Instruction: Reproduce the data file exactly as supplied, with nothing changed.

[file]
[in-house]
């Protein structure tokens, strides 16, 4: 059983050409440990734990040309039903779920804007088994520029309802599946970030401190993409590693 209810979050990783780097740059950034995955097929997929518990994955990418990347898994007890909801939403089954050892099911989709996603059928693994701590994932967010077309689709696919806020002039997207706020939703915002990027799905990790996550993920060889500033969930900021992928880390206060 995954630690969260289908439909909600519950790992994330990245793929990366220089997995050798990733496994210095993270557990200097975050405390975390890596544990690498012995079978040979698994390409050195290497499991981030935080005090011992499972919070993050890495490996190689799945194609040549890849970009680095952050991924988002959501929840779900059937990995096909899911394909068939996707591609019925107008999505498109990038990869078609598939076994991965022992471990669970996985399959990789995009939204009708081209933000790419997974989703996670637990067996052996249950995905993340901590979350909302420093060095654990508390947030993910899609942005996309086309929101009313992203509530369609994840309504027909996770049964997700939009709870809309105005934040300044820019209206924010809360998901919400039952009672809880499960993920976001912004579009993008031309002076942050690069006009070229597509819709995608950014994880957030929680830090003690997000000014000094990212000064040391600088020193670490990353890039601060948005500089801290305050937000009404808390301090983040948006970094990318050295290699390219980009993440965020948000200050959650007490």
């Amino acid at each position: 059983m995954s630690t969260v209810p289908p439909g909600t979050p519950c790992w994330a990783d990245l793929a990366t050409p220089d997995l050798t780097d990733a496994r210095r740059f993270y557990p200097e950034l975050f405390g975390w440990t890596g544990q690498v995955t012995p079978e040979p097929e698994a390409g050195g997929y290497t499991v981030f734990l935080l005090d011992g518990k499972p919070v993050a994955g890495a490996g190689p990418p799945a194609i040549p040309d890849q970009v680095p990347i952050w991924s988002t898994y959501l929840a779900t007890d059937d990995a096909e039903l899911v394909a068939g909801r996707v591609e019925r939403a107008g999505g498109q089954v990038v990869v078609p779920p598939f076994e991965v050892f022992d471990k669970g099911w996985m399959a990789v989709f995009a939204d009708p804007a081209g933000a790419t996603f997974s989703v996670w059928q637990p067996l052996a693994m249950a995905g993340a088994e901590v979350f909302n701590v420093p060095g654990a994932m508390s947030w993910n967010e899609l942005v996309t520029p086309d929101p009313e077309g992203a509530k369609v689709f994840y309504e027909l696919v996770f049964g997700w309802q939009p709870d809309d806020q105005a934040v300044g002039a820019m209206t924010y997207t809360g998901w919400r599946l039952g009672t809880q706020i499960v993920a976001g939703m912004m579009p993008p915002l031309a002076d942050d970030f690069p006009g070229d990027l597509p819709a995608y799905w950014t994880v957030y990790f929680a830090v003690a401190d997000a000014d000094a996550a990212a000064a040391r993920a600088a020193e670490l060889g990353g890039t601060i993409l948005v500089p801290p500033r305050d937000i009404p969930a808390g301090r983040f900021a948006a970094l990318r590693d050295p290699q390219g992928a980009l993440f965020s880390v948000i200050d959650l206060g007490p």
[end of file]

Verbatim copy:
[in-house]
């Protein structure tokens, strides 16, 4: 059983050409440990734990040309039903779920804007088994520029309802599946970030401190993409590693 209810979050990783780097740059950034995955097929997929518990994955990418990347898994007890909801939403089954050892099911989709996603059928693994701590994932967010077309689709696919806020002039997207706020939703915002990027799905990790996550993920060889500033969930900021992928880390206060 995954630690969260289908439909909600519950790992994330990245793929990366220089997995050798990733496994210095993270557990200097975050405390975390890596544990690498012995079978040979698994390409050195290497499991981030935080005090011992499972919070993050890495490996190689799945194609040549890849970009680095952050991924988002959501929840779900059937990995096909899911394909068939996707591609019925107008999505498109990038990869078609598939076994991965022992471990669970996985399959990789995009939204009708081209933000790419997974989703996670637990067996052996249950995905993340901590979350909302420093060095654990508390947030993910899609942005996309086309929101009313992203509530369609994840309504027909996770049964997700939009709870809309105005934040300044820019209206924010809360998901919400039952009672809880499960993920976001912004579009993008031309002076942050690069006009070229597509819709995608950014994880957030929680830090003690997000000014000094990212000064040391600088020193670490990353890039601060948005500089801290305050937000009404808390301090983040948006970094990318050295290699390219980009993440965020948000200050959650007490």
């Amino acid at each position: 059983m995954s630690t969260v209810p289908p439909g909600t979050p519950c790992w994330a990783d990245l793929a990366t050409p220089d997995l050798t780097d990733a496994r210095r740059f993270y557990p200097e950034l975050f405390g975390w440990t890596g544990q690498v995955t012995p079978e040979p097929e698994a390409g050195g997929y290497t499991v981030f734990l935080l005090d011992g518990k499972p919070v993050a994955g890495a490996g190689p990418p799945a194609i040549p040309d890849q970009v680095p990347i952050w991924s988002t898994y959501l929840a779900t007890d059937d990995a096909e039903l899911v394909a068939g909801r996707v591609e019925r939403a107008g999505g498109q089954v990038v990869v078609p779920p598939f076994e991965v050892f022992d471990k669970g099911w996985m399959a990789v989709f995009a939204d009708p804007a081209g933000a790419t996603f997974s989703v996670w059928q637990p067996l052996a693994m249950a995905g993340a088994e901590v979350f909302n701590v420093p060095g654990a994932m508390s947030w993910n967010e899609l942005v996309t520029p086309d929101p009313e077309g992203a509530k369609v689709f994840y309504e027909l696919v996770f049964g997700w309802q939009p709870d809309d806020q105005a934040v300044g002039a820019m209206t924010y997207t809360g998901w919400r599946l039952g009672t809880q706020i499960v993920a976001g939703m912004m579009p993008p915002l031309a002076d942050d970030f690069p006009g070229d990027l597509p819709a995608y799905w950014t994880v957030y990790f929680a830090v003690a401190d997000a000014d000094a996550a990212a000064a040391r993920a600088a020193e670490l060889g990353g890039t601060i993409l948005v500089p801290p500033r305050d937000i009404p969930a808390g301090r983040f900021a948006a970094l990318r590693d050295p290699q390219g992928a980009l993440f965020s880390v948000i200050d959650l206060g007490p």